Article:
|after playing with the robotic arm started to move on with the tank build. Using an Adafruit Perma-Proto Pi board (it fits nicely) I soldered the board to handle the led headlight interface. Picture is not that good but …. I then mounted it to the motor HATS below it using nylon standoffs.|
|At this point I am playing with battery positioning storage. Two battery packs (12V, and 6V) are required for the drive motors and Leds and a third battery pack (an Adafruit PowerBank) for the Pi2 . These must be placed for easy removal for charging. This is always a challenge. The picture to the right shows the placement of the 12V and 6V packs. A later picture will show the placement of the PowerBank.|
|Placed an 8×10 piece of Lexan on top of the rails. The battery packs (not shown fit underneath the Lexan). The Pi2 with two motor HATS and the led circuit PCB is loosely placed to get an idea of how to run wires.|
|Lego baseplate is place on top of the Lexan (it provides the strength that the base plate lacks).|
|Playing with Lego Blocks. Notice the PowerBank for Pi2 (white brick in these pics). The legos toward the bottom of the pic will provide a “cable tray” for the camera’s USB cable. The camera will mount to the small grey elevated base plate OR it might use standoffs.|
|Taking a different approach to camera mount and tow (robotic arm) capability. I disassembled the robotic arm and made two arms. Both arms will employ 4 servo motors combined and not 6 as in the original configuration. This configuration required a different configuration to the front of the tank and required extending the rear of the base platform.|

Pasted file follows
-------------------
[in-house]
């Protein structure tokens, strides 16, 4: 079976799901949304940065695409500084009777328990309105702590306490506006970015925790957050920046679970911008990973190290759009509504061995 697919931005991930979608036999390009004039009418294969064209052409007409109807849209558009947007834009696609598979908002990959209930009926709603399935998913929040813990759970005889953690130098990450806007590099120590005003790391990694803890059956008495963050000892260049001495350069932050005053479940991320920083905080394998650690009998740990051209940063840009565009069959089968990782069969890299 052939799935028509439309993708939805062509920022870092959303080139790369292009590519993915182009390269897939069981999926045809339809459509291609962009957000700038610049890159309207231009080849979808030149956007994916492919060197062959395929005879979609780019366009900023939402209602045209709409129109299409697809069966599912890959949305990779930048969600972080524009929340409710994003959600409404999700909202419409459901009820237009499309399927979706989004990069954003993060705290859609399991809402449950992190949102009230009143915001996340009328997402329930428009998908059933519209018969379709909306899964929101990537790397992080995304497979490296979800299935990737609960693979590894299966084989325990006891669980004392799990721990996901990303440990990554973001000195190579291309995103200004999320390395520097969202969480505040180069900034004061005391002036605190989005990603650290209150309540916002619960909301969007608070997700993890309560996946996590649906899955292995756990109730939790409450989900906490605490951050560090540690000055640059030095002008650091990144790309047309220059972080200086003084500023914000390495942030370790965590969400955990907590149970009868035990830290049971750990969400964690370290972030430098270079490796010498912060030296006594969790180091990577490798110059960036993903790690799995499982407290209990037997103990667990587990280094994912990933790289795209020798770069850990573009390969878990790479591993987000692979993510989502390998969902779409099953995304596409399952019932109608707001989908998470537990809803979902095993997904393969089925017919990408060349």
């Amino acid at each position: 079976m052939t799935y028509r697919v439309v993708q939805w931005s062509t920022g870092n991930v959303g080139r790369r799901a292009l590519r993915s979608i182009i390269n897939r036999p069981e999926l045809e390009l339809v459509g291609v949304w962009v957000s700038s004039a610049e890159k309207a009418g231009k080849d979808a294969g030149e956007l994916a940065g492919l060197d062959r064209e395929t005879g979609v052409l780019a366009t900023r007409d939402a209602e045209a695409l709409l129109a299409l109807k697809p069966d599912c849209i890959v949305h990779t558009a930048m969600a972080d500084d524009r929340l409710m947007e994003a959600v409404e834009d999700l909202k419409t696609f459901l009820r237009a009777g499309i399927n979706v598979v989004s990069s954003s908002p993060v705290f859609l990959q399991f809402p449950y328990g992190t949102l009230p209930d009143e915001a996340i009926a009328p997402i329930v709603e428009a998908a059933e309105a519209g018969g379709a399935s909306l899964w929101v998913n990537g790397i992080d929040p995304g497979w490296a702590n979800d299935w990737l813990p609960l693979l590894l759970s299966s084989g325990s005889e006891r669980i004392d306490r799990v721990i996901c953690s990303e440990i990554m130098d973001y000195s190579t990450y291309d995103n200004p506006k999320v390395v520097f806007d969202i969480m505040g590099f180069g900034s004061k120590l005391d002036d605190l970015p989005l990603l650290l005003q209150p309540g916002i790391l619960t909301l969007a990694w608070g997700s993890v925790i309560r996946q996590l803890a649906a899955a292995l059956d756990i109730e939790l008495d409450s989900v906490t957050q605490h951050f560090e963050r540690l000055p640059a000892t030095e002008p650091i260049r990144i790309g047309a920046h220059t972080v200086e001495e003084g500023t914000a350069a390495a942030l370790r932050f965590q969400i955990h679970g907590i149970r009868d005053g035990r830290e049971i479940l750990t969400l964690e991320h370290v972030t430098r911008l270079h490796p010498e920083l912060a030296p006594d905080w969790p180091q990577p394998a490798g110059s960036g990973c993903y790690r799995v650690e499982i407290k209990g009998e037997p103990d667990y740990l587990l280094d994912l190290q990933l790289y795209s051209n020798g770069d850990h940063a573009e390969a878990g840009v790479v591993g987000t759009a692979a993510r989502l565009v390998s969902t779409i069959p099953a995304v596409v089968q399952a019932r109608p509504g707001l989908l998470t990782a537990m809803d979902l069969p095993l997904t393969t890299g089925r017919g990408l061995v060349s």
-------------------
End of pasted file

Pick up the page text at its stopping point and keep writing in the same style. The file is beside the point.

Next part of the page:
|To the right is how it will look.|
|Here is how we got to the above configuration:||
Note above how the T-nuts hold the front black bracket to the aluminum rail.The rail is also fashioned to the tank’s base plate using the same arrangement.
|The small USB camera became a problem to mount because it was basically a PCB board with a lens. I could not find a mount for it so I started to look at “printing” my own mount. I spent days reading about 3D printers and how to build a 3D print from scratch to finish. Luckily I found a local company to print a mount for me. So off to CAD school. Click to see results of camera enclosure.|
|122415 – Have completed the physical build of the tank and you will note that there are differences from the above pictures. For example, different style battery packs, use of M4 standoffs, etc. Just cosmetic and you will probably go through the same gyrations in your build. These pictures show the “stacked” Pi2 column with two MotorHATS, a PCB for Led Headlights, and I added two switches to power on/off the two battery packs (not shown) for the MotorHAT and the SevoHAT. I have totally abandoned the the Lego approach and am awaiting the arrival of a 3D printer from which I hope to fashion a tank body, cable trays, battery compartments etc. The current weight of the tank is 5 lbs. with battery packs.Now to install the software. This procedure will provide the steps necessary to implement a PS3 Game Controller. Refer to this page for how to install all required software .|
Here is a vdeo of a static test of the almost completed tank. The tank is controlled by a PS3 game controller utilizing bluetooth, a RaspberryPi 2, two Adafruit MotorHats, a led circuit board and 3 battery pack power sources. The forward arm mount is not done at this time.